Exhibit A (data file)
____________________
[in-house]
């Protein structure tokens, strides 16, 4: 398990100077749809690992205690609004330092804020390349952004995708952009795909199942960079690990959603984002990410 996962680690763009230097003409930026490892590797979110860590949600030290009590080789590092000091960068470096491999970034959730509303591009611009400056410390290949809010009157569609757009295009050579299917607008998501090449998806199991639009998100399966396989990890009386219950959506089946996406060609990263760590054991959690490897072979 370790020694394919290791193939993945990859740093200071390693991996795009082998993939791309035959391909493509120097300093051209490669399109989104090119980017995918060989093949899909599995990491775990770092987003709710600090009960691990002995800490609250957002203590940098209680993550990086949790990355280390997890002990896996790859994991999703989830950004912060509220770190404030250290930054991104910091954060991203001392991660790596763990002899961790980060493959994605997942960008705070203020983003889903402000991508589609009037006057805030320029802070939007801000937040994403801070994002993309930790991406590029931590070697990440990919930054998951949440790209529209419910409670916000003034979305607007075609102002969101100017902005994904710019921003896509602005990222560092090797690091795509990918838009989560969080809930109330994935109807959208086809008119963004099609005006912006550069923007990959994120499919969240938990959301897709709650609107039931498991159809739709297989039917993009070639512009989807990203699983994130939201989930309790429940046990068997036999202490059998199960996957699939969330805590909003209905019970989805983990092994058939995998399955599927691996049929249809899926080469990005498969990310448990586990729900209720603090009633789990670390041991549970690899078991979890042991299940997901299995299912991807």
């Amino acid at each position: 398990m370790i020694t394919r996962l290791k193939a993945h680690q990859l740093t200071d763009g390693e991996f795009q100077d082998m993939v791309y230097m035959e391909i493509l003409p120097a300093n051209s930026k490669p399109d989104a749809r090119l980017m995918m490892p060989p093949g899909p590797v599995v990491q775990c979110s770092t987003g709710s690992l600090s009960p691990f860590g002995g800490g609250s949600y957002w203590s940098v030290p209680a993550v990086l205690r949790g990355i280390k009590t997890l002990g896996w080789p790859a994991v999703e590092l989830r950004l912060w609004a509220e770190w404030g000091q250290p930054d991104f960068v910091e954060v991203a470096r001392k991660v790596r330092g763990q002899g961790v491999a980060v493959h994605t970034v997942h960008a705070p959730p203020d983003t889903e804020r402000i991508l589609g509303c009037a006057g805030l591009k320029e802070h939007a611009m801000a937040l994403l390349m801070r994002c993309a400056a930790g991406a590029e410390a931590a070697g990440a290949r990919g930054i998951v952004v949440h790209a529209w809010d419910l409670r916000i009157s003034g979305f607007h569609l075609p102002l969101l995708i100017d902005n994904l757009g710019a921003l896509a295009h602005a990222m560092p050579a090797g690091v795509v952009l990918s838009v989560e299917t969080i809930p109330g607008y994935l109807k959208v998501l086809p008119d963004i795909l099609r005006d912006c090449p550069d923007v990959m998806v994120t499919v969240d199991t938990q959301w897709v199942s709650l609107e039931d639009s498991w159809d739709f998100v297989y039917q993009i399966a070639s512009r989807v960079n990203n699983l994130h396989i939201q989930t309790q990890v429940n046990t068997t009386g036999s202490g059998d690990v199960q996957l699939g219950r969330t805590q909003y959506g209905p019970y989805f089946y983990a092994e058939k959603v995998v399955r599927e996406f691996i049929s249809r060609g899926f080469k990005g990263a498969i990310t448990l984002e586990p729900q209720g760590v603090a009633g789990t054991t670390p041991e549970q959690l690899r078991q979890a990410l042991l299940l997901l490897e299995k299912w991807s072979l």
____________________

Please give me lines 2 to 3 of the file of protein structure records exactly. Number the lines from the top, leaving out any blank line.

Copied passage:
């Protein structure tokens, strides 16, 4: 398990100077749809690992205690609004330092804020390349952004995708952009795909199942960079690990959603984002990410 996962680690763009230097003409930026490892590797979110860590949600030290009590080789590092000091960068470096491999970034959730509303591009611009400056410390290949809010009157569609757009295009050579299917607008998501090449998806199991639009998100399966396989990890009386219950959506089946996406060609990263760590054991959690490897072979 370790020694394919290791193939993945990859740093200071390693991996795009082998993939791309035959391909493509120097300093051209490669399109989104090119980017995918060989093949899909599995990491775990770092987003709710600090009960691990002995800490609250957002203590940098209680993550990086949790990355280390997890002990896996790859994991999703989830950004912060509220770190404030250290930054991104910091954060991203001392991660790596763990002899961790980060493959994605997942960008705070203020983003889903402000991508589609009037006057805030320029802070939007801000937040994403801070994002993309930790991406590029931590070697990440990919930054998951949440790209529209419910409670916000003034979305607007075609102002969101100017902005994904710019921003896509602005990222560092090797690091795509990918838009989560969080809930109330994935109807959208086809008119963004099609005006912006550069923007990959994120499919969240938990959301897709709650609107039931498991159809739709297989039917993009070639512009989807990203699983994130939201989930309790429940046990068997036999202490059998199960996957699939969330805590909003209905019970989805983990092994058939995998399955599927691996049929249809899926080469990005498969990310448990586990729900209720603090009633789990670390041991549970690899078991979890042991299940997901299995299912991807």
């Amino acid at each position: 398990m370790i020694t394919r996962l290791k193939a993945h680690q990859l740093t200071d763009g390693e991996f795009q100077d082998m993939v791309y230097m035959e391909i493509l003409p120097a300093n051209s930026k490669p399109d989104a749809r090119l980017m995918m490892p060989p093949g899909p590797v599995v990491q775990c979110s770092t987003g709710s690992l600090s009960p691990f860590g002995g800490g609250s949600y957002w203590s940098v030290p209680a993550v990086l205690r949790g990355i280390k009590t997890l002990g896996w080789p790859a994991v999703e590092l989830r950004l912060w609004a509220e770190w404030g000091q250290p930054d991104f960068v910091e954060v991203a470096r001392k991660v790596r330092g763990q002899g961790v491999a980060v493959h994605t970034v997942h960008a705070p959730p203020d983003t889903e804020r402000i991508l589609g509303c009037a006057g805030l591009k320029e802070h939007a611009m801000a937040l994403l390349m801070r994002c993309a400056a930790g991406a590029e410390a931590a070697g990440a290949r990919g930054i998951v952004v949440h790209a529209w809010d419910l409670r916000i009157s003034g979305f607007h569609l075609p102002l969101l995708i100017d902005n994904l757009g710019a921003l896509a295009h602005a990222m560092p050579a090797g690091v795509v952009l990918s838009v989560e299917t969080i809930p109330g607008y994935l109807k959208v998501l086809p008119d963004i795909l099609r005006d912006c090449p550069d923007v990959m998806v994120t499919v969240d199991t938990q959301w897709v199942s709650l609107e039931d639009s498991w159809d739709f998100v297989y039917q993009i399966a070639s512009r989807v960079n990203n699983l994130h396989i939201q989930t309790q990890v429940n046990t068997t009386g036999s202490g059998d690990v199960q996957l699939g219950r969330t805590q909003y959506g209905p019970y989805f089946y983990a092994e058939k959603v995998v399955r599927e996406f691996i049929s249809r060609g899926f080469k990005g990263a498969i990310t448990l984002e586990p729900q209720g760590v603090a009633g789990t054991t670390p041991e549970q959690l690899r078991q979890a990410l042991l299940l997901l490897e299995k299912w991807s072979l």